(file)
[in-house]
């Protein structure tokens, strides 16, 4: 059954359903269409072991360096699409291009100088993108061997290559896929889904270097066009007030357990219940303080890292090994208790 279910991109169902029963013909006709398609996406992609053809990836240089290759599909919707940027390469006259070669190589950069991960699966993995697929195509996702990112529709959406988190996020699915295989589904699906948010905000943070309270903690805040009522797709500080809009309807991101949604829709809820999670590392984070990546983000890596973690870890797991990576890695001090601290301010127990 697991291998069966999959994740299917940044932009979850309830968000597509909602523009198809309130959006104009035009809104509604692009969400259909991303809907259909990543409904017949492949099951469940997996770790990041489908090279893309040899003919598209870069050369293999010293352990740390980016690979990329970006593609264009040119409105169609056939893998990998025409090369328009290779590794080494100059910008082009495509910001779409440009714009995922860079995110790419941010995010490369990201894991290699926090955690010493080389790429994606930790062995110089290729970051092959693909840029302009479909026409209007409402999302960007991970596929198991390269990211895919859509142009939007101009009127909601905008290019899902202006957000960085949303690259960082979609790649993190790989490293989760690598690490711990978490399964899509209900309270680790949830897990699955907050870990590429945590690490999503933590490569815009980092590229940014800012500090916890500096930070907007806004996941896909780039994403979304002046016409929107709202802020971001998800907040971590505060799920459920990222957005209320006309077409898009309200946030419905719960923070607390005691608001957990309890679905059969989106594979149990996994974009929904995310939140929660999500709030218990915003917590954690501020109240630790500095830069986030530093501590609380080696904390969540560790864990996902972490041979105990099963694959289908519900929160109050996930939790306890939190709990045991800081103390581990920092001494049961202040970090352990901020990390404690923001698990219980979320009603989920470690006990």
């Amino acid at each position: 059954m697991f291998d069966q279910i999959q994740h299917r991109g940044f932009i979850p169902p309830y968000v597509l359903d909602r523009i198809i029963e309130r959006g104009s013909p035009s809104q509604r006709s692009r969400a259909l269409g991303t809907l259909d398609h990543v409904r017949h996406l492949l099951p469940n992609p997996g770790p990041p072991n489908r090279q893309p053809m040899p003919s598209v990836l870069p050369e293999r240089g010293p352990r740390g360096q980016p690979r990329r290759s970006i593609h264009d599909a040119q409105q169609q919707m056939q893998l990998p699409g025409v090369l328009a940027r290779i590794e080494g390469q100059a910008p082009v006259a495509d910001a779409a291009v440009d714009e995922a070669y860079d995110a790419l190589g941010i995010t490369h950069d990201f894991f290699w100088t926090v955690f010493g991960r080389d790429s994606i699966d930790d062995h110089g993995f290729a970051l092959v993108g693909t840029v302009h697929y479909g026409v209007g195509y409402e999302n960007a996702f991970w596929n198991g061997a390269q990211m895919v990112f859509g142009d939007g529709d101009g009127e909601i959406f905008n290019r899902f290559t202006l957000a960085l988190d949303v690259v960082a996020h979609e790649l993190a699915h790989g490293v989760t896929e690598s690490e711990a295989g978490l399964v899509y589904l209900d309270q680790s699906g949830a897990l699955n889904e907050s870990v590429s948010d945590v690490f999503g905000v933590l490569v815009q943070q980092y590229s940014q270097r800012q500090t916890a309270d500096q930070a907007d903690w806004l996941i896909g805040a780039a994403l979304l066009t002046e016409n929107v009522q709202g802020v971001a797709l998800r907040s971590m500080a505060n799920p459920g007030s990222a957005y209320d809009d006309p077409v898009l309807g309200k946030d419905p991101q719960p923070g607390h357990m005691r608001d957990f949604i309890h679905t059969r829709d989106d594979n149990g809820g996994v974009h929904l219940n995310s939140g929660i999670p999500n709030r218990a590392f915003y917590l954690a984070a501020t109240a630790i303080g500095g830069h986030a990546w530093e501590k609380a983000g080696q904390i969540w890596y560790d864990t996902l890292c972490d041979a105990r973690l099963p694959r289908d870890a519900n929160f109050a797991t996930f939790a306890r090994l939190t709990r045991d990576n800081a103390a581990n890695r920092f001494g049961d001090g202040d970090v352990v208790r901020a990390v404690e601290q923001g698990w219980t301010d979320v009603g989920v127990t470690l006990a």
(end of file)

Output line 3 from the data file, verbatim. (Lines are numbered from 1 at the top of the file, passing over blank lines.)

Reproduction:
């Amino acid at each position: 059954m697991f291998d069966q279910i999959q994740h299917r991109g940044f932009i979850p169902p309830y968000v597509l359903d909602r523009i198809i029963e309130r959006g104009s013909p035009s809104q509604r006709s692009r969400a259909l269409g991303t809907l259909d398609h990543v409904r017949h996406l492949l099951p469940n992609p997996g770790p990041p072991n489908r090279q893309p053809m040899p003919s598209v990836l870069p050369e293999r240089g010293p352990r740390g360096q980016p690979r990329r290759s970006i593609h264009d599909a040119q409105q169609q919707m056939q893998l990998p699409g025409v090369l328009a940027r290779i590794e080494g390469q100059a910008p082009v006259a495509d910001a779409a291009v440009d714009e995922a070669y860079d995110a790419l190589g941010i995010t490369h950069d990201f894991f290699w100088t926090v955690f010493g991960r080389d790429s994606i699966d930790d062995h110089g993995f290729a970051l092959v993108g693909t840029v302009h697929y479909g026409v209007g195509y409402e999302n960007a996702f991970w596929n198991g061997a390269q990211m895919v990112f859509g142009d939007g529709d101009g009127e909601i959406f905008n290019r899902f290559t202006l957000a960085l988190d949303v690259v960082a996020h979609e790649l993190a699915h790989g490293v989760t896929e690598s690490e711990a295989g978490l399964v899509y589904l209900d309270q680790s699906g949830a897990l699955n889904e907050s870990v590429s948010d945590v690490f999503g905000v933590l490569v815009q943070q980092y590229s940014q270097r800012q500090t916890a309270d500096q930070a907007d903690w806004l996941i896909g805040a780039a994403l979304l066009t002046e016409n929107v009522q709202g802020v971001a797709l998800r907040s971590m500080a505060n799920p459920g007030s990222a957005y209320d809009d006309p077409v898009l309807g309200k946030d419905p991101q719960p923070g607390h357990m005691r608001d957990f949604i309890h679905t059969r829709d989106d594979n149990g809820g996994v974009h929904l219940n995310s939140g929660i999670p999500n709030r218990a590392f915003y917590l954690a984070a501020t109240a630790i303080g500095g830069h986030a990546w530093e501590k609380a983000g080696q904390i969540w890596y560790d864990t996902l890292c972490d041979a105990r973690l099963p694959r289908d870890a519900n929160f109050a797991t996930f939790a306890r090994l939190t709990r045991d990576n800081a103390a581990n890695r920092f001494g049961d001090g202040d970090v352990v208790r901020a990390v404690e601290q923001g698990w219980t301010d979320v009603g989920v127990t470690l006990a």